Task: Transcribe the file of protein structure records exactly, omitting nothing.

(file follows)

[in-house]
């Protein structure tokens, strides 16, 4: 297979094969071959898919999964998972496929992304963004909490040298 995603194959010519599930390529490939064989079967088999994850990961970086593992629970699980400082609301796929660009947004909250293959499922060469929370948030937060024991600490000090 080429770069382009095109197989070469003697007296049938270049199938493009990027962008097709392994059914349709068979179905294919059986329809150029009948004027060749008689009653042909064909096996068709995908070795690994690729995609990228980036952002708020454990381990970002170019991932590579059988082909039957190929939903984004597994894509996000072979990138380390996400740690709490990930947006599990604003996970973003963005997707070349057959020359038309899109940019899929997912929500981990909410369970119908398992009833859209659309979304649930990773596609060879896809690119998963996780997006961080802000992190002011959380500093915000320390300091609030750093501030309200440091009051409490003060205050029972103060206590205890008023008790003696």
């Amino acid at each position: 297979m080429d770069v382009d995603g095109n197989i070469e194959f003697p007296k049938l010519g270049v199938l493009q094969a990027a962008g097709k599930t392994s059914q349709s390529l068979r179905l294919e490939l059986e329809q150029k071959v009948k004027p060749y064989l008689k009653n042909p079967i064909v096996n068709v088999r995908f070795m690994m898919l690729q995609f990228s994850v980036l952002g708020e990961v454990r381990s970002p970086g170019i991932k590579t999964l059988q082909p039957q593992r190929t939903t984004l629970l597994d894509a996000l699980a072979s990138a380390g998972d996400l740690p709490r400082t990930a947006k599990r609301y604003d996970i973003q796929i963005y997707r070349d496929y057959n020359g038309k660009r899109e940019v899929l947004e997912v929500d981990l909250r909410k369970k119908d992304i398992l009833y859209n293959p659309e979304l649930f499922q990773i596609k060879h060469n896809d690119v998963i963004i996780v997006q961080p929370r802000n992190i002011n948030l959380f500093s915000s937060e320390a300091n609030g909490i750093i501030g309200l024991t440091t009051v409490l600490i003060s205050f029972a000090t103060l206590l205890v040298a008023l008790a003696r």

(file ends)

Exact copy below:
[in-house]
């Protein structure tokens, strides 16, 4: 297979094969071959898919999964998972496929992304963004909490040298 995603194959010519599930390529490939064989079967088999994850990961970086593992629970699980400082609301796929660009947004909250293959499922060469929370948030937060024991600490000090 080429770069382009095109197989070469003697007296049938270049199938493009990027962008097709392994059914349709068979179905294919059986329809150029009948004027060749008689009653042909064909096996068709995908070795690994690729995609990228980036952002708020454990381990970002170019991932590579059988082909039957190929939903984004597994894509996000072979990138380390996400740690709490990930947006599990604003996970973003963005997707070349057959020359038309899109940019899929997912929500981990909410369970119908398992009833859209659309979304649930990773596609060879896809690119998963996780997006961080802000992190002011959380500093915000320390300091609030750093501030309200440091009051409490003060205050029972103060206590205890008023008790003696």
């Amino acid at each position: 297979m080429d770069v382009d995603g095109n197989i070469e194959f003697p007296k049938l010519g270049v199938l493009q094969a990027a962008g097709k599930t392994s059914q349709s390529l068979r179905l294919e490939l059986e329809q150029k071959v009948k004027p060749y064989l008689k009653n042909p079967i064909v096996n068709v088999r995908f070795m690994m898919l690729q995609f990228s994850v980036l952002g708020e990961v454990r381990s970002p970086g170019i991932k590579t999964l059988q082909p039957q593992r190929t939903t984004l629970l597994d894509a996000l699980a072979s990138a380390g998972d996400l740690p709490r400082t990930a947006k599990r609301y604003d996970i973003q796929i963005y997707r070349d496929y057959n020359g038309k660009r899109e940019v899929l947004e997912v929500d981990l909250r909410k369970k119908d992304i398992l009833y859209n293959p659309e979304l649930f499922q990773i596609k060879h060469n896809d690119v998963i963004i996780v997006q961080p929370r802000n992190i002011n948030l959380f500093s915000s937060e320390a300091n609030g909490i750093i501030g309200l024991t440091t009051v409490l600490i003060s205050f029972a000090t103060l206590l205890v040298a008023l008790a003696r």